Backed by numerous advocacy groups, the Senate President Pro-Tem and Connecticut Comptroller, members of the Finance, Revenue and Bonding Committee heard testimony regarding a potential Connecticut child tax credit to help support low and middle-income families in the face of Connecticut’s high cost of living and inflationary pressures. 

Citing statistics showing that child tax credits help alleviate poverty, Senate President Pro-Tem Martin Looney, D-New Haven, who proposed the bill, wrote in testimony that establishing a permanent tax credit is a “poverty fighting measure that has proven to be successful.”

During live testimony, Looney said the proposed child tax credit is structured in such a way to benefit middle-income families, as well: “It really does provide a benefit to middle-income families.”

The proposed bill would essentially make Connecticut’s 2022 child tax rebate, which returned $250 per child, up to three children, for families earning less than $210,000 per year, a permanent tax credit. The 2022 rebate, however, was done by application and was ultimately utilized by upwards of 80 percent of eligible families, leaving $25 million of budged $125 million on the table.

Similarly, the American Rescue Plan temporarily increased the federal child tax credit to upwards of $3,600 per child, sent out through a monthly check.

Supporters said the child tax credit should be built into the tax filing system so that it would not require applications in the future. Supporters also noted that the increased federal child tax credit passed under President Donald Trump’s tax package is set to expire in 2025 and means families will receive roughly $1,000 less in child tax credits.

Connecticut Comptroller Sean Scanlon said establishing a Connecticut Child Tax Credit is his “biggest passion.” As a legislator, Scanlon had proposed a higher tax credit of $600 per child.

However, with Gov. Ned Lamont proposing an income tax reduction for families earning less than $150,000 and increasing the Earned Income Tax Credit (EITC), Scanlon said getting all the tax decreases and credits through will likely require a balancing act.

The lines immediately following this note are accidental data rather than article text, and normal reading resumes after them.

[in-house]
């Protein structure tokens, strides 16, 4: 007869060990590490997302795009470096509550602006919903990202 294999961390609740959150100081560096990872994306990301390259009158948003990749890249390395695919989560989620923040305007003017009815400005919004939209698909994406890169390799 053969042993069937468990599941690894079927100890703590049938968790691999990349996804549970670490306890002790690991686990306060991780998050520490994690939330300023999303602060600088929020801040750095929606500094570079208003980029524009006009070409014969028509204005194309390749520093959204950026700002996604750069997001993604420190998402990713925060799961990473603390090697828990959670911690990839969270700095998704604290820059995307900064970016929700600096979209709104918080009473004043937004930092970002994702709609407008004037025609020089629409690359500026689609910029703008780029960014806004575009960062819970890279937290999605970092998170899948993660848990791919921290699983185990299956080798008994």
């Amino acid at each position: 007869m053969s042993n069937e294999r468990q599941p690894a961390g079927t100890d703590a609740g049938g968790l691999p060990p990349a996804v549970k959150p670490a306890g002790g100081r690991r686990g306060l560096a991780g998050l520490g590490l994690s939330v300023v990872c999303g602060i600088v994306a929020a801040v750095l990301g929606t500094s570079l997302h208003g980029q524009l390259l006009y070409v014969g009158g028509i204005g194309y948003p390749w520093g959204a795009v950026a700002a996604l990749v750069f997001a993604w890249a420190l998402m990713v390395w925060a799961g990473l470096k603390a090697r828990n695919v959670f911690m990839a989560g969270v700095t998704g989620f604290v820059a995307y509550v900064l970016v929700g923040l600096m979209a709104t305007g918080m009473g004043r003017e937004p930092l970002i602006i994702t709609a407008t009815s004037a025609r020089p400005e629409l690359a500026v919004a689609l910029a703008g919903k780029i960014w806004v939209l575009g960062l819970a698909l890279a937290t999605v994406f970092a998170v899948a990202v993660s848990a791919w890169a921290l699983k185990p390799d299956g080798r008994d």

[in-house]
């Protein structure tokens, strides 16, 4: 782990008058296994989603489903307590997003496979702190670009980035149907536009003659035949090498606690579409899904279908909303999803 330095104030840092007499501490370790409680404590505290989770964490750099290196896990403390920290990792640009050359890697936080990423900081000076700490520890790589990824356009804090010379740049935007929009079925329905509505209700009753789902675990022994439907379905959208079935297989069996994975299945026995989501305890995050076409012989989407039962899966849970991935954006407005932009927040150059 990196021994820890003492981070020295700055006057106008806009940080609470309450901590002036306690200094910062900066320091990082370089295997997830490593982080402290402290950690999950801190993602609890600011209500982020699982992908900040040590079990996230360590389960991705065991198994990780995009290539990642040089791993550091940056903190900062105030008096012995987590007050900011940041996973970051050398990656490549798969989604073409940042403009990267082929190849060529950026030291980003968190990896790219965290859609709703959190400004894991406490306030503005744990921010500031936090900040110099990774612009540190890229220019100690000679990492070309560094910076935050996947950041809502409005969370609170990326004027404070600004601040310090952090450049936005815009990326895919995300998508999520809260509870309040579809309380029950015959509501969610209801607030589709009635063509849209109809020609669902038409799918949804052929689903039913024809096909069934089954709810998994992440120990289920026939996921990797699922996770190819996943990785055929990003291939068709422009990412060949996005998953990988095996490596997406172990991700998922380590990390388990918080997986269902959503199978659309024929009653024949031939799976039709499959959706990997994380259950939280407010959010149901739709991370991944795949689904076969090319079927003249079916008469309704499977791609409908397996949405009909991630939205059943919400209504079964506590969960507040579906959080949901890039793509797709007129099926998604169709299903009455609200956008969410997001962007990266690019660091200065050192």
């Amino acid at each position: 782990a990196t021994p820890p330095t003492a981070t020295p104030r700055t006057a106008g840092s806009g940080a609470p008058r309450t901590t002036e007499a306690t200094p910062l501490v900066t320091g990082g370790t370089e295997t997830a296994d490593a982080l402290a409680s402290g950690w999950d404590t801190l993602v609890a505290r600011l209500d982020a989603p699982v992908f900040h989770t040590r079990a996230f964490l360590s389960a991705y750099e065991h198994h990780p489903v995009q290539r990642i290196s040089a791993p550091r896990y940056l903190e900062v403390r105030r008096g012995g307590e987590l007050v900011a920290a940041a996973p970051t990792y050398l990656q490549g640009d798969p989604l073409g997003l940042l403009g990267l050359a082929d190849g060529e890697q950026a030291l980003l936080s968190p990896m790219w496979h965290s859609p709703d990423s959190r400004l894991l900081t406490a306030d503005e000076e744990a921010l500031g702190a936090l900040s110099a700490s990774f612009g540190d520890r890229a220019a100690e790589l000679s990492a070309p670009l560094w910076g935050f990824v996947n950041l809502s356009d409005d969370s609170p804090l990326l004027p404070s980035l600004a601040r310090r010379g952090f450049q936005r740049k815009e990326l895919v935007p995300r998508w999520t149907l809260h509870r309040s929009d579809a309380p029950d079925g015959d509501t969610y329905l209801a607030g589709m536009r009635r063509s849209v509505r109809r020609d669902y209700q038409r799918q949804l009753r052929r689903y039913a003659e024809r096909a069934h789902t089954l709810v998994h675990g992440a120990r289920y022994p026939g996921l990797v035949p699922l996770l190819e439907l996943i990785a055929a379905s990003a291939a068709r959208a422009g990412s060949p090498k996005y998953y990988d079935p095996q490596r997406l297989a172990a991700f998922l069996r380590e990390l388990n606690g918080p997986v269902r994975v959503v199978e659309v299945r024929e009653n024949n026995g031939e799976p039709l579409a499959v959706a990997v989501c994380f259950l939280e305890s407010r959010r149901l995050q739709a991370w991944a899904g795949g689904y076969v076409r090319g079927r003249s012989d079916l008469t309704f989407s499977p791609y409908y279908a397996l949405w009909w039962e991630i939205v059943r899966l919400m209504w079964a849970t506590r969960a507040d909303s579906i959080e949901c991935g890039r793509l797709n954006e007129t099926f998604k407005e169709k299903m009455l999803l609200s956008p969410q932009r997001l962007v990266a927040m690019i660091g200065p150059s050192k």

“I do believe that a medley of those cuts, an EITC, a CTC, an income tax cut across the board will do great things to make the state more affordable which I think helps not only the families in Connecticut, but helps grow our economy, something we desperately need to do by making Connecticut a more affordable place to start a business, raise a family and do all the kind of things all of us want to see,” Scanlon said during testimony.

Lamont’s tax reduction proposals would amount to roughly $550 million in revenue reductions. Although there has yet to be an official estimate made on the potential cost of the child tax revenue, based on the 2022 rebate, it would likely be near to the $125 million budgeted for the rebate.

“If we know that there’s a problem, that its very expensive to live here in Connecticut and we want to tackle that, using the tax code is a very good way to do it,” Scanlon said. “I do believe that cutting taxes that represent younger people and families and those that are dealing with the most costs, does have a way a way of transferring beyond just helping them but helping the entire state and economy in general.”

Lisa Tepper Bates, president and chief executive office of the United Way of Connecticut said the EITC focuses on families making less than $60,000 per year, which they support, but leaves other families earning more but still facing similar difficulties without relief.

“The real cost of living in Connecticut if you have a toddler and a baby – these are the young families that we want to draw to our state and keep here – the real cost you’re up against is $110,000 per year given inflation,” Tepper Bates said. “With the EITC capping out with a family earning $60,000 per year, you’re missing a lot of families who really need that support.”

Connecticut has been enjoying budget surpluses the last several years, built on federal COVID dollars and increased income, sales and business tax revenues, and fiscal guardrails established in the 2017 budget. The surpluses have led to a full budget reserve fund and billions paid down in Connecticut’s pension debt.

Republicans have been pushing for tax decreases in the face of budget surpluses to help alleviate inflation pressures on Connecticut residents. Their proposals focused on income tax reductions, similar to Gov. Lamont’s, but also included reductions in the sales tax and eliminating the truck tax, and expanding property tax relief.

Ranking member Holly Cheeseman, R-East Lyme, said Connecticut’s overall tax burden shares the blame for driving up costs for families.

“If you look at the parts of the country that are gaining population, they are not typically the ones that have the tax policies of Connecticut,” Cheeseman said. “I do think that as we look at the policies that are going to make Connecticut friendly for families to live here, simply instituting child tax credit and EITC without addressing the other things that drive up costs is a devil’s argument.”

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Marc worked as an investigative reporter for Yankee Institute and was a 2014 Robert Novak Journalism Fellow. He previously worked in the field of mental health is the author of several books and novels,...

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